I emphasized styling as semantic annotation. When you write your text, you usually compose it as some flowing, consistent, continuous text interspersed with intermediate “titles” to make explicit you are describing various topics or “ideas”. The “titles” are there to “guide” the reader into the book structure or outline. Therefore, the important metadata attribute is “heading/outline”.

This is why I derive all heading-like styles from Heading.

In the “standard” style hierarchy, some styles are there only as intermediate nodes in the tree and should not be used for any text. They exist mainly to provide common defaults for their children:

  • Default Paragraph Style: the common ancestor of all styles; never use it for any text; define here the common font face and size
  • Heading: common ancestor for all “outline” styles, Title (for book title in cover page), Subtitle (idem), Heading n family (for chapter, sub-chapter, …); usually sets a different font face (sans serif vs. serif)
  • Header and Footer: ancestor for the footer and header specialised styles
  • Index: ancestor for the TOC, index, tables (of figures, illustrations, …)
  • Text Body is an exception to the above rule, standard style for document text; also ancestor for all text-related styles
  • Table Contents is also an exception, used for cell contents in tables; ancestor for table-related styles

These styles are roots for sub-trees in the style hierarchy. By customising them, you change the appearance of all dependent styles. You can then change dramatically the appearance of your book in a matter of seconds without the need to go through the text and check what you did is right.

The key is a consistent and rigorous semantic marking of your text with judiciously chosen styles.

Note a very important point. I never mentioned bold, colour, indents, spacing, fonts, … in the styling procedure. You simply annotate your text to give it structure. When it comes to formatting, you customise the styles with your preferred fonts, weight, size, border, whatever, …

Due to the limited typographical variants, the same rendering may apply to different semantic styles. But, don’t merge the styles into a single one because you’d change the semantics. For example, italics are used for foreign words and also for emphasis. Emphasis and foreign origin are not the same but they display the same. This is usually not important because a reader can make the difference from context. Nevertheless, use two different character styles, built-in Emphasis and your user-created Foreign. In addition, you can configure Foreign so that you disable spell-checking for so-styled sequences.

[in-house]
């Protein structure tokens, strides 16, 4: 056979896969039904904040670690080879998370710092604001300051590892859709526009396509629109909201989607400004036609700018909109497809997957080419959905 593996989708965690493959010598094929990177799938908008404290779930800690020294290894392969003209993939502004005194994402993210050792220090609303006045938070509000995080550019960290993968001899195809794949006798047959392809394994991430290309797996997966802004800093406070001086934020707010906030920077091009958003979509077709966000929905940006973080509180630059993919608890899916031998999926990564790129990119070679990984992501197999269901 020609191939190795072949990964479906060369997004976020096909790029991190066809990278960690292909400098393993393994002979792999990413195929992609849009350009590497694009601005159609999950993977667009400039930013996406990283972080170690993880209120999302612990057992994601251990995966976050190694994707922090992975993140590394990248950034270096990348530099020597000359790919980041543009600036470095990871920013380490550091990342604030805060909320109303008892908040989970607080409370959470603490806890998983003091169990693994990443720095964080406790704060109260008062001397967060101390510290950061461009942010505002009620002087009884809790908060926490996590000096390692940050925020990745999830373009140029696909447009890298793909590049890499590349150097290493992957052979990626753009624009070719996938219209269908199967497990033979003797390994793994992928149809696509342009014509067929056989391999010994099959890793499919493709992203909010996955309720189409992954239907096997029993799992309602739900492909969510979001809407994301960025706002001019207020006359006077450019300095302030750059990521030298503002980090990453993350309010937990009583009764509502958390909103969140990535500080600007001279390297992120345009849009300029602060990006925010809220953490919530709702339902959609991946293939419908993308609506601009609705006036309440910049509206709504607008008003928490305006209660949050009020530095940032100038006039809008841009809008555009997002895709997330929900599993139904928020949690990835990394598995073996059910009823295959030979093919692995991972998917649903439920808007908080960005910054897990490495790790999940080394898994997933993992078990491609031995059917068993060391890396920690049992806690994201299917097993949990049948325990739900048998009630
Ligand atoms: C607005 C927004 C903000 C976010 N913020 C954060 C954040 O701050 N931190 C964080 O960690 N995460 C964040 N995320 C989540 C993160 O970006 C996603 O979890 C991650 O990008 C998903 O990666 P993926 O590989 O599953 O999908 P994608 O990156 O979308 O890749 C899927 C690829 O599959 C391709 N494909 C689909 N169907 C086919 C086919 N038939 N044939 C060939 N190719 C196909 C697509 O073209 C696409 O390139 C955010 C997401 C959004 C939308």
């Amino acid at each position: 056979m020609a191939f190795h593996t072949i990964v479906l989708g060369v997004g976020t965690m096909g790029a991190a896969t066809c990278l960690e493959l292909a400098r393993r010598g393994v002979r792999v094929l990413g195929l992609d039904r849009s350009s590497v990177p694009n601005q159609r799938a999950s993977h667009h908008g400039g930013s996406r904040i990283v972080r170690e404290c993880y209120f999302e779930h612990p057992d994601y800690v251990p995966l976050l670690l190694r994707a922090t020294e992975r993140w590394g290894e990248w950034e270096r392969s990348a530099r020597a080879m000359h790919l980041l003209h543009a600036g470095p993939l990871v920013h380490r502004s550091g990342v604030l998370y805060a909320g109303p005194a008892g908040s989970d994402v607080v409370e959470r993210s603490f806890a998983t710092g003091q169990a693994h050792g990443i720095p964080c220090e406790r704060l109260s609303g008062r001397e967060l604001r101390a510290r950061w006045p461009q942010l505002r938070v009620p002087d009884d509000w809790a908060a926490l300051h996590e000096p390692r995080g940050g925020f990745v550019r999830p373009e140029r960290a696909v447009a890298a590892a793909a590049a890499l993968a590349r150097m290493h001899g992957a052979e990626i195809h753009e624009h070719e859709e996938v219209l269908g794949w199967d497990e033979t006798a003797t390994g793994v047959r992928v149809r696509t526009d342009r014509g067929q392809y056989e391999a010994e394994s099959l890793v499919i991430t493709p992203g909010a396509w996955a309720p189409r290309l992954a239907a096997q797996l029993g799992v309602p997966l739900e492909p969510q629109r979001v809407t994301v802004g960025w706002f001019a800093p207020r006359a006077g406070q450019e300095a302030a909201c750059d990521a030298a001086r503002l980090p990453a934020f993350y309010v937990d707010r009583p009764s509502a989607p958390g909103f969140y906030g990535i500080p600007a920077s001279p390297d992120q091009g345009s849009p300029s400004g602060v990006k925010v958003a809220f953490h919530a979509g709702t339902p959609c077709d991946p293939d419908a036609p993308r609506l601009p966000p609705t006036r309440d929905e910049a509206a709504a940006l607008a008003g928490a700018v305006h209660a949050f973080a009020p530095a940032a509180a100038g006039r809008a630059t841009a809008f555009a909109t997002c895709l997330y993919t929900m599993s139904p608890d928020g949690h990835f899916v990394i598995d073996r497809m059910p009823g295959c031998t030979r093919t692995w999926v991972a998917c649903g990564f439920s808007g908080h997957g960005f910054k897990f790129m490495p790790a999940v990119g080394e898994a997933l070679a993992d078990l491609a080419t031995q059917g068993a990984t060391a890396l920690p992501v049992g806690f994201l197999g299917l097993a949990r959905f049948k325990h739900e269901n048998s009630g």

Built-in styles are provided as a starting point. They are not reserved or “sacred”. Being offered “out-of-the-shelf”, they are some kind of tradeoff and certainly won’t fully satisfy anybody with targeted needs. Don’t hesitate to customise them. They are done for that.

To avoid conflicts, display the styles hierarchically when customising them. You do that by selecting Hierarchical from the drop-down menu at bottom of the style side pane.


In my point of view (for my text) I have to suggest a structure for “example” or “theorem” style like this:

Default Paragraph Style
   +--- Text Body ---+--- Example
                              + --Title of Example
                              + --Body of Example
                                        +--Body of equation
                                        +--Body of solution


As previously mentioned, there is no absolute truth. Feel free to adopt the relationship which fits best your problem, workflow and habit.

The relationship is not important per se. It comes into play only when you tune your formatting once you have semantically tagged your text with styles. Ask yourself the right questions:

  • When I modify Example, do I expect the change to extend also to Title of Example, Body of Example and all styles below?
  • Where do I want the change cascade to stop?
  • Which are my “leading” styles? The ones which will give the distinctive look to my document (there should never be more than 5)
  • What are the distinct formatting “areas”? These will define the set of “leading” styles.

The answers are personal. Of course, have a look to existing books. Analyse their formatting, evaluate it and adapt to your case.